It is a shame that more people haven't read this book; after the New Testament, Athanasius' De Incarnatione Verbi Dei (On the Incarnation of the Word) is the most important synthesis of Christian thought up through the 4th century and has remained one of the most foundational of all Christian texts ever written. All later Christian thought on the sacraments and artwork (particularly icons) would eventually be an extension of the Christian teaching on the Incarnation; this work, then, not only shapes the basis of later Christian thought, but also determines its trajectory.
This is a simple work. Some of this is due to the work of the translator, breaking up the work into short sections and translating it into contemporary English without sacrificing its content; the majority of it has to do, however, with Athansius' own desire: to communicate simply the profound message of God-become-man. C. S. Lewis contributes a wonderful introduction, noting correctly that we would all do better to "read the old books", such as this one.
In short, Athanasius writes that "God became man so that man might become god". If taken out of its context, such a quote could easily be misinterpreted; it should be understood, however, in this way: by God's taking on a human body, the human body has been brought up into the very life of God. Rather than denigrating physical, created matter, the Incarnation vindicates its being created. The body then, is now understood as the site of the most profound of meanings: its being given life now and, at a future time, being given life again.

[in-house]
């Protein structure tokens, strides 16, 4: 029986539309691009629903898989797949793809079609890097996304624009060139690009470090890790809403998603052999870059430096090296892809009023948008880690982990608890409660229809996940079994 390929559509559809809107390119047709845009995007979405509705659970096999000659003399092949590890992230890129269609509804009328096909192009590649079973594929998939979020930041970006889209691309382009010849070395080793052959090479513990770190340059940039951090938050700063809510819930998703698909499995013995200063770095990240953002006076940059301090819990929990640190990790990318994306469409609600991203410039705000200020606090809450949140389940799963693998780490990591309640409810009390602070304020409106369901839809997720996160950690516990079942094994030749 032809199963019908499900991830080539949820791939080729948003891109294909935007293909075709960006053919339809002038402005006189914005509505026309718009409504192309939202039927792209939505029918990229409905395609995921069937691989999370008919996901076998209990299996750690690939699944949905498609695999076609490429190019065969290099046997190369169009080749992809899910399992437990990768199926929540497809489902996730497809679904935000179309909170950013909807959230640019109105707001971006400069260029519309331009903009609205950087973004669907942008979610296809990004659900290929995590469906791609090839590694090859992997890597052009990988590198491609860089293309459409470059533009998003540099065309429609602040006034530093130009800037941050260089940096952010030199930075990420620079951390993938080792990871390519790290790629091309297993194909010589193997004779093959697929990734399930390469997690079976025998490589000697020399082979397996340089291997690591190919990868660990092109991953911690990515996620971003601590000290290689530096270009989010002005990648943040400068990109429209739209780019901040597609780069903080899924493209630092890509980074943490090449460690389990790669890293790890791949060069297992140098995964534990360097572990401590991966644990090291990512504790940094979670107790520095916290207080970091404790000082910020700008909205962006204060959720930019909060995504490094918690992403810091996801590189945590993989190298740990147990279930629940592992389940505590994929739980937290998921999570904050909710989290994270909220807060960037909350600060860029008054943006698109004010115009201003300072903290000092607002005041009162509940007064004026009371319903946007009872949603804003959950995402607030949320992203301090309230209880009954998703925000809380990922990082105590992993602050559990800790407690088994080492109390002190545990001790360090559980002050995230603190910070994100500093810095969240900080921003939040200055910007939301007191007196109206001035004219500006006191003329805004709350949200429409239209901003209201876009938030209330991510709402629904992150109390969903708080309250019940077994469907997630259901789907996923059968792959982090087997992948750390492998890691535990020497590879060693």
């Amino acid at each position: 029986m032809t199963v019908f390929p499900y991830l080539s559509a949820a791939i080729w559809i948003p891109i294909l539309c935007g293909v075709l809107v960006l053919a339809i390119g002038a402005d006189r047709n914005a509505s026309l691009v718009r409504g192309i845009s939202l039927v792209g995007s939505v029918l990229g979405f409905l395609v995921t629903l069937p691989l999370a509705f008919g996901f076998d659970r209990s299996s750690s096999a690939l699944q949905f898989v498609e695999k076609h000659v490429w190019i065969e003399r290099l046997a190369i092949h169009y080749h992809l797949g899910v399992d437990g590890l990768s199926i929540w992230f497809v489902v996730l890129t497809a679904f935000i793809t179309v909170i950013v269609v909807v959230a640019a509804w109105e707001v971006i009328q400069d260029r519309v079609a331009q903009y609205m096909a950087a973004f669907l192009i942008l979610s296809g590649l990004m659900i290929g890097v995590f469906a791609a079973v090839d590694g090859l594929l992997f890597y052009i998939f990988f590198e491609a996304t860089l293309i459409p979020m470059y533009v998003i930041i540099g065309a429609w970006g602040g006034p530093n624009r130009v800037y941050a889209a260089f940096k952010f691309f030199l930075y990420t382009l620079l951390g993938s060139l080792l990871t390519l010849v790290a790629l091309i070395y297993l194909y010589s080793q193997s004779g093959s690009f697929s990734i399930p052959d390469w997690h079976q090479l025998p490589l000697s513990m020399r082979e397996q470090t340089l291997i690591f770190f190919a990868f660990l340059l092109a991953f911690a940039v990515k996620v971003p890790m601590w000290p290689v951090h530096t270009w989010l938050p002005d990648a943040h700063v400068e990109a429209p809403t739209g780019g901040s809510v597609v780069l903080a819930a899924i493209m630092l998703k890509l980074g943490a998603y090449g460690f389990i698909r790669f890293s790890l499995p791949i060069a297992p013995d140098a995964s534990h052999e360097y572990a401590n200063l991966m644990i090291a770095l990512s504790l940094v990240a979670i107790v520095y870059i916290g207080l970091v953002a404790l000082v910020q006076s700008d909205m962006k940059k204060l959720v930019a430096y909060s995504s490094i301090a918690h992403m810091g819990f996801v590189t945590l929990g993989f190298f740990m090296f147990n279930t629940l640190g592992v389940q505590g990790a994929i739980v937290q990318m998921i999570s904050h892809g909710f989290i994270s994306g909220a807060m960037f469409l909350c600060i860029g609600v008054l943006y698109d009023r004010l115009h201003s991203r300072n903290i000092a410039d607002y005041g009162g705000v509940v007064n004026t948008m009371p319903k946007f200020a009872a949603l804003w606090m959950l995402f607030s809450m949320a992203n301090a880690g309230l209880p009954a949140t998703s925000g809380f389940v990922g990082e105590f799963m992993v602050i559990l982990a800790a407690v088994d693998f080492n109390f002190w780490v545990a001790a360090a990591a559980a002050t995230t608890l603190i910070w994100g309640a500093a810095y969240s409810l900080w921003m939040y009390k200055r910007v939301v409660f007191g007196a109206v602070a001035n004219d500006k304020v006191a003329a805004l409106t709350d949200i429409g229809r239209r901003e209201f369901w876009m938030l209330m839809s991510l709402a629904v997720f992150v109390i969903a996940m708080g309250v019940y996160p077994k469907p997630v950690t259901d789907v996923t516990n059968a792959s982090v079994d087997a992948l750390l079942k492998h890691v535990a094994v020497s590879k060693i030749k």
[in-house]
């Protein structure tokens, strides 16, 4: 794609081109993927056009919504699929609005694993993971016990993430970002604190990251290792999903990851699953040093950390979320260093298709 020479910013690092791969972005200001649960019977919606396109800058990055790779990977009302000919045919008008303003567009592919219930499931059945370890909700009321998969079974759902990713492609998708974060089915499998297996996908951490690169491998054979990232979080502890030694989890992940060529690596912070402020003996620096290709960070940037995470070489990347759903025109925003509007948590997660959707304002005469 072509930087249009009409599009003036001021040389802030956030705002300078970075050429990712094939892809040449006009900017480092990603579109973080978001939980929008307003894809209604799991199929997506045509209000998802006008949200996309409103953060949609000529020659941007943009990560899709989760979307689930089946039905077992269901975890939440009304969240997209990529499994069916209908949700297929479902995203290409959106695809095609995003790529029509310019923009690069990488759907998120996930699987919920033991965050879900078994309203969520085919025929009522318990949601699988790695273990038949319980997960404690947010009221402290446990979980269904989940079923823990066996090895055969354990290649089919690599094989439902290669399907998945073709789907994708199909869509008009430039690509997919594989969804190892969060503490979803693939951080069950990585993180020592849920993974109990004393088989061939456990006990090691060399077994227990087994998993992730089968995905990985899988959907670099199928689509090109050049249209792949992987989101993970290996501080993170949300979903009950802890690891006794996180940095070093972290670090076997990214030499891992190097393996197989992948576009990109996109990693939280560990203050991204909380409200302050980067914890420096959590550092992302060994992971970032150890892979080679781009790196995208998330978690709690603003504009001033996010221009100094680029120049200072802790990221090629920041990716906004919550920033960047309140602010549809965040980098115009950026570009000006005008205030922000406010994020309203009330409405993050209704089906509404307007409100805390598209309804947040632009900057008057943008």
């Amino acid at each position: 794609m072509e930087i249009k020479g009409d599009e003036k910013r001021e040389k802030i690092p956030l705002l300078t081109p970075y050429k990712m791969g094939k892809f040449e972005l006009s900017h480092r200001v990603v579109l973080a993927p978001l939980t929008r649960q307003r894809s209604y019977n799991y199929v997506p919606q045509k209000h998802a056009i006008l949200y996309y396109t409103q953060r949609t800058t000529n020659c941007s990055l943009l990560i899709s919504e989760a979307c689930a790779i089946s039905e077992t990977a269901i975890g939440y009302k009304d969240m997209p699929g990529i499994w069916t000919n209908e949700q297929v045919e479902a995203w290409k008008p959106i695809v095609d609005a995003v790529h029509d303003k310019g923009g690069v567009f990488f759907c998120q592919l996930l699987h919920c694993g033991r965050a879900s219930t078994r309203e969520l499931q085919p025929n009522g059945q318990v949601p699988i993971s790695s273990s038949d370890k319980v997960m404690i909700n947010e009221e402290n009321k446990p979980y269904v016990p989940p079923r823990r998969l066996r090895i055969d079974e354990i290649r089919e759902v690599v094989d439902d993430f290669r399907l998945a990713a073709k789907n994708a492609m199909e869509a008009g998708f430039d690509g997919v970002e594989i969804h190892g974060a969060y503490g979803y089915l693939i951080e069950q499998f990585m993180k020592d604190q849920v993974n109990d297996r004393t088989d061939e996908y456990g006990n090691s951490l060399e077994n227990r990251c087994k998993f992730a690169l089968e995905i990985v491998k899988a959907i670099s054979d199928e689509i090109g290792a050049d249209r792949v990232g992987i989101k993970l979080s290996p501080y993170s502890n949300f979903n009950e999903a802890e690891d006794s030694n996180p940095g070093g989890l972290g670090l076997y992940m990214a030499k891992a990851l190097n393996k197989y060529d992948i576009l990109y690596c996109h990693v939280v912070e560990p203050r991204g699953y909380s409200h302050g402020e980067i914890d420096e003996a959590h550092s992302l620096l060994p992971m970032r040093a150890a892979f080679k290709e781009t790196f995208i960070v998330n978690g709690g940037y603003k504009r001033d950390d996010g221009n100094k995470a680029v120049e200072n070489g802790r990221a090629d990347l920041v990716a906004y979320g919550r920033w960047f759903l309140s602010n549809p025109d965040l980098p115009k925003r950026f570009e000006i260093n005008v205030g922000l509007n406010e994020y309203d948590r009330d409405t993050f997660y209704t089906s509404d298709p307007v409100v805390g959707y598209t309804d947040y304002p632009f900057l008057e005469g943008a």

Understandings of the Incarnation as being purely juridical, with effects relegated to an ethereal world of purely legal justification, find no place here. Athanasius also does not focus upon the death of Christ or his sufferings as ends in and of themselves. Rather, the Incarnation is victory over death - death *not* being a curse but, instead, the natural result of man's turning away from God (the hermeneutic that Athanasius provides for understanding the Apostle Paul's writings is both fascinating and beautiful). The Incarnation opens us up to union with God, which is most perfectly demonstrated in the union of Christ to God the Father: their wills in perfect communion with each other, in and through love.
In this work, Athanasius strikes a perfect balance between the profound and the simple that is not often found in theological writings. We do well, as Lewis notes, to read the old books.